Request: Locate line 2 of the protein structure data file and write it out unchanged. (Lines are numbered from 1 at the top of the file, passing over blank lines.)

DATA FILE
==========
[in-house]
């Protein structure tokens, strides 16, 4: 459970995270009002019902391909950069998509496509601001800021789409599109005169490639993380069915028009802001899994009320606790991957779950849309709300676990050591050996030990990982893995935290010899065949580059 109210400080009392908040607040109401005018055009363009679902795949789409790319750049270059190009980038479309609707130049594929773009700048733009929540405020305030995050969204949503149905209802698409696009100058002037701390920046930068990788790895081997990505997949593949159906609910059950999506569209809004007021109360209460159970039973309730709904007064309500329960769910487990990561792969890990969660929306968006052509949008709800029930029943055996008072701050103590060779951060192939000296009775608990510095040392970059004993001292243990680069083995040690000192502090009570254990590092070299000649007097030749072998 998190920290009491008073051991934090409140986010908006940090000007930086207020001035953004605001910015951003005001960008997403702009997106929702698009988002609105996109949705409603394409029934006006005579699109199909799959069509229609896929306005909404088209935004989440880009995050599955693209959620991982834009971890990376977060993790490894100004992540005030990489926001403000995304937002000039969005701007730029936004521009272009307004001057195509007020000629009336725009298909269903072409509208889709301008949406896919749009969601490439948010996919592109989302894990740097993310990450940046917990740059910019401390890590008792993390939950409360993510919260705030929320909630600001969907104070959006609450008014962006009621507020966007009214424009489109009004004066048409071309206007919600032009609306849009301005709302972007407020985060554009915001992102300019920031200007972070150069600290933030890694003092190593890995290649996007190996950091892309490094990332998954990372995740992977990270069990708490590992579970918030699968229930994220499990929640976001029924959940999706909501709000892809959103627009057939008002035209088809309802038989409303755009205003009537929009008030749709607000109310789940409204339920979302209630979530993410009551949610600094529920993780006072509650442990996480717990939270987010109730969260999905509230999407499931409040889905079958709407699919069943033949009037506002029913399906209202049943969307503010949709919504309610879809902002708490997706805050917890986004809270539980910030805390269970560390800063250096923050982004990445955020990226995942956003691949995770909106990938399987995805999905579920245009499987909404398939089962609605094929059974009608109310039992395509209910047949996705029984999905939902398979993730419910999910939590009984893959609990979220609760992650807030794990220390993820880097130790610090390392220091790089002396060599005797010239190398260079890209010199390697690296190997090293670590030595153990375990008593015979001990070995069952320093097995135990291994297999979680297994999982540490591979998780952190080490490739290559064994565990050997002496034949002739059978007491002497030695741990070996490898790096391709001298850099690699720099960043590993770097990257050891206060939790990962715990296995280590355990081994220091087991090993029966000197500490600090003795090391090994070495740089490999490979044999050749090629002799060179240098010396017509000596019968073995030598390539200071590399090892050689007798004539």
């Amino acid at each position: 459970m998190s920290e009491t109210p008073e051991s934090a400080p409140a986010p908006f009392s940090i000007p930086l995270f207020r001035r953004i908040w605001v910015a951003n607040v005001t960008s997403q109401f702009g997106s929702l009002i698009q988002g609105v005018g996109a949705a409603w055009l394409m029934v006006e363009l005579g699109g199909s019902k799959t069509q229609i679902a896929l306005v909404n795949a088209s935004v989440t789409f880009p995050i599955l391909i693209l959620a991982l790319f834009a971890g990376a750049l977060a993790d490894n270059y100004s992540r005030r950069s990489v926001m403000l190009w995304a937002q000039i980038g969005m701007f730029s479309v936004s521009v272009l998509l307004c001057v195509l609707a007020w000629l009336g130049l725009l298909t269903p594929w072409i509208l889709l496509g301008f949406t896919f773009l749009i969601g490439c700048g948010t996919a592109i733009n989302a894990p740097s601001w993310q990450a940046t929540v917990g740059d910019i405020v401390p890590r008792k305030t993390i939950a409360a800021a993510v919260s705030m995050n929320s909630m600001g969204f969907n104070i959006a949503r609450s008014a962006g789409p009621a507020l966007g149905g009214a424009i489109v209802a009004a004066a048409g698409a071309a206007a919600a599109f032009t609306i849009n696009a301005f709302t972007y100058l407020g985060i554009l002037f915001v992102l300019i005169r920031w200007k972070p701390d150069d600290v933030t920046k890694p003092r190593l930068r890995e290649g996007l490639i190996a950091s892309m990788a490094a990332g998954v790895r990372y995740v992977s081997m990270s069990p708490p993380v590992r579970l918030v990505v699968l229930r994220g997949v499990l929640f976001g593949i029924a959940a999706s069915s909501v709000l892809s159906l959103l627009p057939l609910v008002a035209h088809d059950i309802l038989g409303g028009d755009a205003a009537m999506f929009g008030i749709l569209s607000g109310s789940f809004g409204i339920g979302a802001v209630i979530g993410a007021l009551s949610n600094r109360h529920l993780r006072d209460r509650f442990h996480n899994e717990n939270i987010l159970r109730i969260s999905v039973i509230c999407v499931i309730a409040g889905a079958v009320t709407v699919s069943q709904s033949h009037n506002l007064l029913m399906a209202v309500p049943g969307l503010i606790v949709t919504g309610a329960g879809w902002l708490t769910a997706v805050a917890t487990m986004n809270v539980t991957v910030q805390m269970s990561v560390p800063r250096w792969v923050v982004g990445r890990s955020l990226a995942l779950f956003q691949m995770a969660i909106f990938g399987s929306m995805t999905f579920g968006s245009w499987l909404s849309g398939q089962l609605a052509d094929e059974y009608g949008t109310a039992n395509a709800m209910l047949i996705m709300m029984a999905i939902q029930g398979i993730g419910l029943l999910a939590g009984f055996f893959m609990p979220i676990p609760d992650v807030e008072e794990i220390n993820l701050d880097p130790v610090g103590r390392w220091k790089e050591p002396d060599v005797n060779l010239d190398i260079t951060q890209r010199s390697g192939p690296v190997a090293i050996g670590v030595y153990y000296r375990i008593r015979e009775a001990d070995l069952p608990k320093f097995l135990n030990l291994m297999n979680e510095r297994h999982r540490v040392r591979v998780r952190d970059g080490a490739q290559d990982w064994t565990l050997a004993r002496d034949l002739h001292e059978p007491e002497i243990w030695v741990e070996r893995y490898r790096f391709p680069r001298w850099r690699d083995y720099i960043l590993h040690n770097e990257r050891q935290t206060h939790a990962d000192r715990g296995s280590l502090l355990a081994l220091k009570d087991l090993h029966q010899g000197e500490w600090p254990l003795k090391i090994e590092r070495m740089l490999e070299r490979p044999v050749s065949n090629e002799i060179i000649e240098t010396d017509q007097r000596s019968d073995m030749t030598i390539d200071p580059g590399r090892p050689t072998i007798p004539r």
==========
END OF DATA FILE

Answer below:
């Protein structure tokens, strides 16, 4: 459970995270009002019902391909950069998509496509601001800021789409599109005169490639993380069915028009802001899994009320606790991957779950849309709300676990050591050996030990990982893995935290010899065949580059 109210400080009392908040607040109401005018055009363009679902795949789409790319750049270059190009980038479309609707130049594929773009700048733009929540405020305030995050969204949503149905209802698409696009100058002037701390920046930068990788790895081997990505997949593949159906609910059950999506569209809004007021109360209460159970039973309730709904007064309500329960769910487990990561792969890990969660929306968006052509949008709800029930029943055996008072701050103590060779951060192939000296009775608990510095040392970059004993001292243990680069083995040690000192502090009570254990590092070299000649007097030749072998 998190920290009491008073051991934090409140986010908006940090000007930086207020001035953004605001910015951003005001960008997403702009997106929702698009988002609105996109949705409603394409029934006006005579699109199909799959069509229609896929306005909404088209935004989440880009995050599955693209959620991982834009971890990376977060993790490894100004992540005030990489926001403000995304937002000039969005701007730029936004521009272009307004001057195509007020000629009336725009298909269903072409509208889709301008949406896919749009969601490439948010996919592109989302894990740097993310990450940046917990740059910019401390890590008792993390939950409360993510919260705030929320909630600001969907104070959006609450008014962006009621507020966007009214424009489109009004004066048409071309206007919600032009609306849009301005709302972007407020985060554009915001992102300019920031200007972070150069600290933030890694003092190593890995290649996007190996950091892309490094990332998954990372995740992977990270069990708490590992579970918030699968229930994220499990929640976001029924959940999706909501709000892809959103627009057939008002035209088809309802038989409303755009205003009537929009008030749709607000109310789940409204339920979302209630979530993410009551949610600094529920993780006072509650442990996480717990939270987010109730969260999905509230999407499931409040889905079958709407699919069943033949009037506002029913399906209202049943969307503010949709919504309610879809902002708490997706805050917890986004809270539980910030805390269970560390800063250096923050982004990445955020990226995942956003691949995770909106990938399987995805999905579920245009499987909404398939089962609605094929059974009608109310039992395509209910047949996705029984999905939902398979993730419910999910939590009984893959609990979220609760992650807030794990220390993820880097130790610090390392220091790089002396060599005797010239190398260079890209010199390697690296190997090293670590030595153990375990008593015979001990070995069952320093097995135990291994297999979680297994999982540490591979998780952190080490490739290559064994565990050997002496034949002739059978007491002497030695741990070996490898790096391709001298850099690699720099960043590993770097990257050891206060939790990962715990296995280590355990081994220091087991090993029966000197500490600090003795090391090994070495740089490999490979044999050749090629002799060179240098010396017509000596019968073995030598390539200071590399090892050689007798004539």